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Wednesday, December 30, 2009

As indicated in Part One, which ran yesterday, a footnote in a book by historian Allan Nevin set Donald on the path toward solving a 146-year-old mystery regarding the fate of a family member who died at Andersonville. Today's post picks up where Part One left off, with William Forster and a small band of Union soldiers being tracked as hunted men.

Much of the land in the southeastern sector of Colleton County, South Carolina had been under cultivation as rice growing fields by generations of large scale plantation owners, with water drawn for irrigation from surrounding wetlands. Even today the area remains largely rural with a sprinkling of small towns, most prominent of which is Walterboro, the County seat which boasts a population of a little over 5,000 residents and plays host to a Rice Festival every April. Hard core film buffs are probably aware that a number of scenes in the movie Forrest Gump were shot at various locations around the County.

Lowndes, a surname easily recognized by students of South Carolina history, was preeminent among the County's planters and one, Charles Tidyman Lowndes, had a personal estate valued in the neighborhood of $300,000 in 1860, which by today's standards is equivalent to seven million dollars. His plantation, encompassing hundreds of acres, and dominion to 491 slaves, was part of a tract William Forster would crisscross for more than 24 hours in an attempt to evade those in pursuit.

The most immediate pursuit came from Green Pond Station, where Lt. Col. Williams Stokes ordered 15 troopers from the 4th South Carolina to search fields and forests between Green Pond and the Combabee River, which flowed about two miles to the west. Additional pickets were set up along an adjacent road, however, strangely enough, they allowed an estimated group of eleven men to pass through their line unchallenged. Angry and disbelieving that Union soldiers could simply pass unmolested, Stokes was forced to temper his emotions and call off the search when darkness began to set in.

The following morning Stokes, while on foot, heard firing from a rifled gun near a mill on C.T. Lowndes' property. Mounting his horse Stokes galloped to a position manned by Company C of the Eleventh South Carolina Infantry. Stokes was informed that the gun had been fired in the direction of strange sounds emanating from the river bank. The Confederates closed in and discovered a makeshift raft on the opposite shore. At that moment men were seen sprinting away and after a short pursuit three, including Chaplain Fowler, a first lieutenant, and a private named Robert DeFoe were taken prisoner. Although not clear, at least one black captive taken over the next two days, possibly DeFoe, was later returned to the custody of his owner.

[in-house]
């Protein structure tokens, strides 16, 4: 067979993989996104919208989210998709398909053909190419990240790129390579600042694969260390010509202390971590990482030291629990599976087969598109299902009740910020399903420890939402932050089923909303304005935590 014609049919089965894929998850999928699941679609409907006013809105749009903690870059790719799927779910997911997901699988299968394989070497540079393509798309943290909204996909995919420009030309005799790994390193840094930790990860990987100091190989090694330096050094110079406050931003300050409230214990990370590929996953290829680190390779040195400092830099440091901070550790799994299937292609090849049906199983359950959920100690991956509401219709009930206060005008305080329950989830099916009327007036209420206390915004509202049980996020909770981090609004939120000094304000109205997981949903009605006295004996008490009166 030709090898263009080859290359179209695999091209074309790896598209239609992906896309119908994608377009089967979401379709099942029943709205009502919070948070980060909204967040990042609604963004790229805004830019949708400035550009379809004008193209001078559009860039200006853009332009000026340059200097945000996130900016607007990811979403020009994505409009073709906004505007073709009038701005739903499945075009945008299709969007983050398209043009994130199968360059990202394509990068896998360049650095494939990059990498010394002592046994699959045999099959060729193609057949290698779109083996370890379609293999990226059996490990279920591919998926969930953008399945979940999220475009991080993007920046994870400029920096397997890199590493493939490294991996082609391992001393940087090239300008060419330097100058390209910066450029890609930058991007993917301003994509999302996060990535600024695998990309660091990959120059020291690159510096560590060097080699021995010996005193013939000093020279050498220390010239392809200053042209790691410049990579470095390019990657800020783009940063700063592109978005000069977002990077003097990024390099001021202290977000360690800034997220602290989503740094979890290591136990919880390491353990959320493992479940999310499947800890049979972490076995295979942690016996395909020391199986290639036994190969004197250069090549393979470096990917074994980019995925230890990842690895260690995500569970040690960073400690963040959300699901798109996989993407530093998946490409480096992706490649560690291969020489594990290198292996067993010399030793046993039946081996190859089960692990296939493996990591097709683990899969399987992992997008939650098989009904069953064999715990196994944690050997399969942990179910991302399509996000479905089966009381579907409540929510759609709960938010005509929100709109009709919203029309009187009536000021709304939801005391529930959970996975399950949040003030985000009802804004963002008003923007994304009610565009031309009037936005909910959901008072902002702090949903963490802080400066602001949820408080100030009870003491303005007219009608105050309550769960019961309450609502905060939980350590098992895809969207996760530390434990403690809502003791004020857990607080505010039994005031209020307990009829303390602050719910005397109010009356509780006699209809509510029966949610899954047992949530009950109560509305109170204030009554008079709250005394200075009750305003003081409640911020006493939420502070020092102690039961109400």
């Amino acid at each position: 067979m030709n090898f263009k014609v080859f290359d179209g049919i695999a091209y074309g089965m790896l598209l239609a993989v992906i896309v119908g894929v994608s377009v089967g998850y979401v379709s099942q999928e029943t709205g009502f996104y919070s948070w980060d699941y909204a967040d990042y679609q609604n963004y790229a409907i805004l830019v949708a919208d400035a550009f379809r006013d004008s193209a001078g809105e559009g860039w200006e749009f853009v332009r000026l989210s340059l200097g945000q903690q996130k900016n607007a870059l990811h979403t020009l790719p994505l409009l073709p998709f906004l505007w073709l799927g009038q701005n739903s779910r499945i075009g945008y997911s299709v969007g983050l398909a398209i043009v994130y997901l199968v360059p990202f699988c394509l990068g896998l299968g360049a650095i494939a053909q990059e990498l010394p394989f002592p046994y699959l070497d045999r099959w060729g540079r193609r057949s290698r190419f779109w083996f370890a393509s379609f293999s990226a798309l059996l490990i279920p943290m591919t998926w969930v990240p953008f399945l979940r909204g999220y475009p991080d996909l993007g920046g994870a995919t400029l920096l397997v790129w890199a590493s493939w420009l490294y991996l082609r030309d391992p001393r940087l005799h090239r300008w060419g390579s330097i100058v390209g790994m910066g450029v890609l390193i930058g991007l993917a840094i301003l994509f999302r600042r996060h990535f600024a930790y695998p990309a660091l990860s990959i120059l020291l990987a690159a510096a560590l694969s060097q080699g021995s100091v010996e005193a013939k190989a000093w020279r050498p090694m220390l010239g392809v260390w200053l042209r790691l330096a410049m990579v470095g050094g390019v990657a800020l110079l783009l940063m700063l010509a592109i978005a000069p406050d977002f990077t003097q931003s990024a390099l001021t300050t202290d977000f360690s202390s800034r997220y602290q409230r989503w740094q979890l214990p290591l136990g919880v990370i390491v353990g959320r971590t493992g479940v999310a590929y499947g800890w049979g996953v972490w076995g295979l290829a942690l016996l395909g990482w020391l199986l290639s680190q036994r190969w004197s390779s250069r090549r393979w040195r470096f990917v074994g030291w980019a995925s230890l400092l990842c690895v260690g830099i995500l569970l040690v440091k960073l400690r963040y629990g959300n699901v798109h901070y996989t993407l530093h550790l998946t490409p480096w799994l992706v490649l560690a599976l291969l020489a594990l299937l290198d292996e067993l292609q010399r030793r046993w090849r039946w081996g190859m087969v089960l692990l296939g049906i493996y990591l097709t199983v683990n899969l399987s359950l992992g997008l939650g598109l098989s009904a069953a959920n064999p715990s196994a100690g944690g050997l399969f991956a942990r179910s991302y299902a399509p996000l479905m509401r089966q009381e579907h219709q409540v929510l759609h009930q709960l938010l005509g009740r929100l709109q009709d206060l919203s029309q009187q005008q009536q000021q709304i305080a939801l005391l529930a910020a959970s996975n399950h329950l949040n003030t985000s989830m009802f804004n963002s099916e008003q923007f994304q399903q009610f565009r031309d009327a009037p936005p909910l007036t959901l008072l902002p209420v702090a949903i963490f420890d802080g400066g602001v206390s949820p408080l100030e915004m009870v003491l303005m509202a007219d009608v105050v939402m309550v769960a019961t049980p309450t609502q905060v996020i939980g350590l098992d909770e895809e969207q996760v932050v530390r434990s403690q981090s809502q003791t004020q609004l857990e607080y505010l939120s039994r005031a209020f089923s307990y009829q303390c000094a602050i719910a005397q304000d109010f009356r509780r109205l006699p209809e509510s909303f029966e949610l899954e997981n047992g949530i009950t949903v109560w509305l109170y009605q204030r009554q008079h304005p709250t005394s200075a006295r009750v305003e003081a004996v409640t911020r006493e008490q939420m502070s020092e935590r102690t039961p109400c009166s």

The search now intensified throughout the morning, reaching its climax when bloodhounds were brought onto the scene. How much longer Forster was able to evade capture is not known, but it's clear that he made a desperate attempt to throw off the dogs by removing pieces of clothing. When discovered he was described as being half-naked and submerged to his armpits in a mosquito and leech infested inlet bordered by marsh grass.

While the methods used in his interrogation are unknown and could have been simple question and answer sessions, or could have involved beatings, Forster was not forthcoming about his mission or information he was privy to. Others weren't as tightlipped and disclosed a heretofore undetected Union encampment on Williman's Island.

Forster's fate, of all those captured, is ironically the only one fully documented. Shipped off to Columbia, he was held there until his transfer to Andersonville shortly after that prison opened in February 1864. He would last about two months, or about the same time it took to finally find his telegraphic equipment and spool of wire, both of which had been hidden on the edge of Charles T. Lowndes' Laurel Springs plantation. Another month would go by before his valise containing mildewed clothing and rotting paper and envelopes was discovered. The equipment and wire would be forwarded directly to Gen. P.T. Beauregard's headquarters while the valise was probably allowed to continue to rot in the same way that Forster was allowed to rot at Andersonville.

I can remember very clearly sitting on the ground in front of grave number 2332 and can remember thinking how strange that a man would surrender his life for a cause in which he ultimately had no stake. His end would not have been dignified, but rather marked by crippling abdominal pain, vomiting, fever, and bloody stools. It's likely that he suffered under whatever shelter he had been able to construct, until it was recognized by those fellow prisoners around him that he was beyond saving grace and at that moment merciful arms would have reached out and assisted him to the hospital on the same day the last gasp for breath filled his lungs.



Donald - Thank you SO MUCH! That was one of the most thrillings tories I've read in some time and you must be very happy to have found some additional information about that ancestor. As a civilian would he not have been subject to execution as a spy? Why do you think they sent him to prison instead? What an amazing - and inspiring - story. Jim

Posted by Jim Schmidt at Thursday, December 31, 2009 12:30:36

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